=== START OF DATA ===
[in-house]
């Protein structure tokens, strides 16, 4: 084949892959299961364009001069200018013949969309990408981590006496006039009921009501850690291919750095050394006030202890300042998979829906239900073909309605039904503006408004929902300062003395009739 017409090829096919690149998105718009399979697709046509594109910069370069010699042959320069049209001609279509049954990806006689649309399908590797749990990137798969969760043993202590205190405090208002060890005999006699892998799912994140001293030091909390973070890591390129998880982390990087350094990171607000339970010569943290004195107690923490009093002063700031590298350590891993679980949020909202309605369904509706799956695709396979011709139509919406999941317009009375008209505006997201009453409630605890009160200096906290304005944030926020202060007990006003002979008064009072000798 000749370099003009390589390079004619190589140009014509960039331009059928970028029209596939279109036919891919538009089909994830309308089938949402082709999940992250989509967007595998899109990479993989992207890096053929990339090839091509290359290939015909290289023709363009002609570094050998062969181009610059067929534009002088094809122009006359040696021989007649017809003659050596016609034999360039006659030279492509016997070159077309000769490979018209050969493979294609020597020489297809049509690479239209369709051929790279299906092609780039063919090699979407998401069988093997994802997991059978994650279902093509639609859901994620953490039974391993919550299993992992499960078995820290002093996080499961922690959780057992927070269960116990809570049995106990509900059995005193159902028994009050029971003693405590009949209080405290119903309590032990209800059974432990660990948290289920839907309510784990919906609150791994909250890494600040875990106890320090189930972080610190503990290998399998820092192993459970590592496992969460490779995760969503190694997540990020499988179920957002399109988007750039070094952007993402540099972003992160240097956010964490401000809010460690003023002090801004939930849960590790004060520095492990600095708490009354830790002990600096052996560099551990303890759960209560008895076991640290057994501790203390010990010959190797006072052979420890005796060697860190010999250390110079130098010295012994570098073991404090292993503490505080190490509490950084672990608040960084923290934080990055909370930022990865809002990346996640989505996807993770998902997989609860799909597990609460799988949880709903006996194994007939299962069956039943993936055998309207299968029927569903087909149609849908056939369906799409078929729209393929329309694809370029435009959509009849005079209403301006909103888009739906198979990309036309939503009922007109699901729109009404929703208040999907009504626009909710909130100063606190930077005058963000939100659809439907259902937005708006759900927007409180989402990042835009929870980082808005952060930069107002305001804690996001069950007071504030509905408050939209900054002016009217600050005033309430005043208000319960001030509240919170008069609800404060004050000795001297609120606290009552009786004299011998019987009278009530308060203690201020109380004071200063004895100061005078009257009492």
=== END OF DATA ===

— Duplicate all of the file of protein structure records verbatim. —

[in-house]
């Protein structure tokens, strides 16, 4: 084949892959299961364009001069200018013949969309990408981590006496006039009921009501850690291919750095050394006030202890300042998979829906239900073909309605039904503006408004929902300062003395009739 017409090829096919690149998105718009399979697709046509594109910069370069010699042959320069049209001609279509049954990806006689649309399908590797749990990137798969969760043993202590205190405090208002060890005999006699892998799912994140001293030091909390973070890591390129998880982390990087350094990171607000339970010569943290004195107690923490009093002063700031590298350590891993679980949020909202309605369904509706799956695709396979011709139509919406999941317009009375008209505006997201009453409630605890009160200096906290304005944030926020202060007990006003002979008064009072000798 000749370099003009390589390079004619190589140009014509960039331009059928970028029209596939279109036919891919538009089909994830309308089938949402082709999940992250989509967007595998899109990479993989992207890096053929990339090839091509290359290939015909290289023709363009002609570094050998062969181009610059067929534009002088094809122009006359040696021989007649017809003659050596016609034999360039006659030279492509016997070159077309000769490979018209050969493979294609020597020489297809049509690479239209369709051929790279299906092609780039063919090699979407998401069988093997994802997991059978994650279902093509639609859901994620953490039974391993919550299993992992499960078995820290002093996080499961922690959780057992927070269960116990809570049995106990509900059995005193159902028994009050029971003693405590009949209080405290119903309590032990209800059974432990660990948290289920839907309510784990919906609150791994909250890494600040875990106890320090189930972080610190503990290998399998820092192993459970590592496992969460490779995760969503190694997540990020499988179920957002399109988007750039070094952007993402540099972003992160240097956010964490401000809010460690003023002090801004939930849960590790004060520095492990600095708490009354830790002990600096052996560099551990303890759960209560008895076991640290057994501790203390010990010959190797006072052979420890005796060697860190010999250390110079130098010295012994570098073991404090292993503490505080190490509490950084672990608040960084923290934080990055909370930022990865809002990346996640989505996807993770998902997989609860799909597990609460799988949880709903006996194994007939299962069956039943993936055998309207299968029927569903087909149609849908056939369906799409078929729209393929329309694809370029435009959509009849005079209403301006909103888009739906198979990309036309939503009922007109699901729109009404929703208040999907009504626009909710909130100063606190930077005058963000939100659809439907259902937005708006759900927007409180989402990042835009929870980082808005952060930069107002305001804690996001069950007071504030509905408050939209900054002016009217600050005033309430005043208000319960001030509240919170008069609800404060004050000795001297609120606290009552009786004299011998019987009278009530308060203690201020109380004071200063004895100061005078009257009492």